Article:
Who said Carnaval was just for Rio? This city’s version of the holiday involves many “blocos” or groups of people with a common costume theme. Each bloco had a huge truck and marching band that paraded through the streets blaring music and attracting gigantic crowds of dancing. An energizing, exotic, truly amazing day in Brazil began when our host sister, Luana, and her 5 friends showed up at our house bearing gifts of sparkly blue tutus, princess tiaras, and an invigorating, contagious spirit. It was yet another instance exemplifying just how friendly and open people in Brazil are; after brief introductions, we felt like sisters!

We were told that Carnaval would be insanely busy, but I completely underestimated this statement. The flooding crowds began at the metro, much before the big event. I felt like I was hugging thousands of people at one time. The funny thing was that even though the lines were incessant, no one was impatient! There was a sense of relaxation, contentment, and acceptance of the long waiting game. Even more amazingly, there was a tangible excitement spread by laughs and screams of enthusiasm. The journey was an experience itself, and one more contribution to allow us to get a feel for the culture.

Luana and her friends were the ideal tour guides throughout the new experience; they explained along the way, but also went about their normal routine, allowing us to get a feel of actual life in Brazil hanging out with friends. I personally was so happy to have Luana as a host sister, as she reminds me of my own sister at home.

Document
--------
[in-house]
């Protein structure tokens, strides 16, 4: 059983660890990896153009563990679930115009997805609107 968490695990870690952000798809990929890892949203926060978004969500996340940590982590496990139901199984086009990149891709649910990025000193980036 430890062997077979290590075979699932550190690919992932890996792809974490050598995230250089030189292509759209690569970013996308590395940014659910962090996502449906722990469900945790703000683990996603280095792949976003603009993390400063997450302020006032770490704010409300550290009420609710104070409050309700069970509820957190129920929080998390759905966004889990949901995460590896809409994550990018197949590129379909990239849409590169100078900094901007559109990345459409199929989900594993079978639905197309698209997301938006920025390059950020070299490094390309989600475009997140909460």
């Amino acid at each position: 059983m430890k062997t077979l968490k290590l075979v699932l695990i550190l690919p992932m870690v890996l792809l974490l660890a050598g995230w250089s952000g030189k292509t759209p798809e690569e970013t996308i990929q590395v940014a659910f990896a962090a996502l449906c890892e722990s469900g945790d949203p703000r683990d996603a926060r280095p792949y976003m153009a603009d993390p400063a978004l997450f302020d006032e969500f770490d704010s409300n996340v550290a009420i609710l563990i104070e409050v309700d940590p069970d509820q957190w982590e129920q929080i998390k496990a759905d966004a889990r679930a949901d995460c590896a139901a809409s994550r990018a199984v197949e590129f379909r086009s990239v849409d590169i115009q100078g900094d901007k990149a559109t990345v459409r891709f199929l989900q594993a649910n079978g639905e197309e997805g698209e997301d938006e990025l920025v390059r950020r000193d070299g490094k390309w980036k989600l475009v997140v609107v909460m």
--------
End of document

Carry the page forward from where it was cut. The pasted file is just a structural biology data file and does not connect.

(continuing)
My go-to Portuguese phrase for the day was, “Você quer dançar,” or “do you want to dance.” I of course practiced this a LOT and apparently could say it correctly. However, when I used it to make friends, the conversation ceased immediately. My new acquaintances expected me to respond to what they had begun to say to me, but were instead met with the most confused look. ? I’ve got quite a bit more of Portuguese to learn…


If we learned how to ask people to dance, we obviously had to learn the dance itself! Juliana’s best word of advice was, “Keep your chin up and you’ll look like you know what you’re doing.” The beautiful thing about Brazil was, yes of course everyone recognized us as awkward, pale, “gringas” who couldn’t dance, but they didn’t care! We felt loved through warm smiles, kiss greetings, and dances. Not only was our adventure at Carnaval an absolute blast, but it was also an invitation to participate in the unique, cultured, accepting, bubbly society that is São Paulo, Brazil.


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